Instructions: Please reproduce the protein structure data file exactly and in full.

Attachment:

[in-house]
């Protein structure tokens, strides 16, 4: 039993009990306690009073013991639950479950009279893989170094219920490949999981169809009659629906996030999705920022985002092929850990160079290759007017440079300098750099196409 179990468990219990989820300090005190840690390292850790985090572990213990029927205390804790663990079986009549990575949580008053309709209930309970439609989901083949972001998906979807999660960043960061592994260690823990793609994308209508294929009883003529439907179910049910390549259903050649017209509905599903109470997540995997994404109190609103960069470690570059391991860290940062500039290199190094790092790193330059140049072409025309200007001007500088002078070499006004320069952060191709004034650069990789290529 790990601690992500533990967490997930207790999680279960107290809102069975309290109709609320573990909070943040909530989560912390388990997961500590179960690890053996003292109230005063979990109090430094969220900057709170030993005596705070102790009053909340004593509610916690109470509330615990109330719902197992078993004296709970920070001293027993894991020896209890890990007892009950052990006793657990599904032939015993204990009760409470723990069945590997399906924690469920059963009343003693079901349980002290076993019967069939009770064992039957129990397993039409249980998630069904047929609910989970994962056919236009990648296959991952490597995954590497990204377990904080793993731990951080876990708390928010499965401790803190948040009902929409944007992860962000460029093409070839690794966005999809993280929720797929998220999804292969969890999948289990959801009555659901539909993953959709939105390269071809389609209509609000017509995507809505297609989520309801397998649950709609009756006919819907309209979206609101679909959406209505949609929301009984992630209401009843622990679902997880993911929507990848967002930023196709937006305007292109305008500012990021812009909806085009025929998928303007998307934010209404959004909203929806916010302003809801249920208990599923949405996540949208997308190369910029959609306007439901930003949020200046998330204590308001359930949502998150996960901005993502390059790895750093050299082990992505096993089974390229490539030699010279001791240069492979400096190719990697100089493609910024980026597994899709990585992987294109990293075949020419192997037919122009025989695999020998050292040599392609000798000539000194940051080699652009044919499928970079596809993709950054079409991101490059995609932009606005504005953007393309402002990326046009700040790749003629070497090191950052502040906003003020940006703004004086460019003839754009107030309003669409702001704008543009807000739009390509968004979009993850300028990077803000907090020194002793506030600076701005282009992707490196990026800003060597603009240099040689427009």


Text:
[in-house]
């Protein structure tokens, strides 16, 4: 039993009990306690009073013991639950479950009279893989170094219920490949999981169809009659629906996030999705920022985002092929850990160079290759007017440079300098750099196409 179990468990219990989820300090005190840690390292850790985090572990213990029927205390804790663990079986009549990575949580008053309709209930309970439609989901083949972001998906979807999660960043960061592994260690823990793609994308209508294929009883003529439907179910049910390549259903050649017209509905599903109470997540995997994404109190609103960069470690570059391991860290940062500039290199190094790092790193330059140049072409025309200007001007500088002078070499006004320069952060191709004034650069990789290529 790990601690992500533990967490997930207790999680279960107290809102069975309290109709609320573990909070943040909530989560912390388990997961500590179960690890053996003292109230005063979990109090430094969220900057709170030993005596705070102790009053909340004593509610916690109470509330615990109330719902197992078993004296709970920070001293027993894991020896209890890990007892009950052990006793657990599904032939015993204990009760409470723990069945590997399906924690469920059963009343003693079901349980002290076993019967069939009770064992039957129990397993039409249980998630069904047929609910989970994962056919236009990648296959991952490597995954590497990204377990904080793993731990951080876990708390928010499965401790803190948040009902929409944007992860962000460029093409070839690794966005999809993280929720797929998220999804292969969890999948289990959801009555659901539909993953959709939105390269071809389609209509609000017509995507809505297609989520309801397998649950709609009756006919819907309209979206609101679909959406209505949609929301009984992630209401009843622990679902997880993911929507990848967002930023196709937006305007292109305008500012990021812009909806085009025929998928303007998307934010209404959004909203929806916010302003809801249920208990599923949405996540949208997308190369910029959609306007439901930003949020200046998330204590308001359930949502998150996960901005993502390059790895750093050299082990992505096993089974390229490539030699010279001791240069492979400096190719990697100089493609910024980026597994899709990585992987294109990293075949020419192997037919122009025989695999020998050292040599392609000798000539000194940051080699652009044919499928970079596809993709950054079409991101490059995609932009606005504005953007393309402002990326046009700040790749003629070497090191950052502040906003003020940006703004004086460019003839754009107030309003669409702001704008543009807000739009390509968004979009993850300028990077803000907090020194002793506030600076701005282009992707490196990026800003060597603009240099040689427009």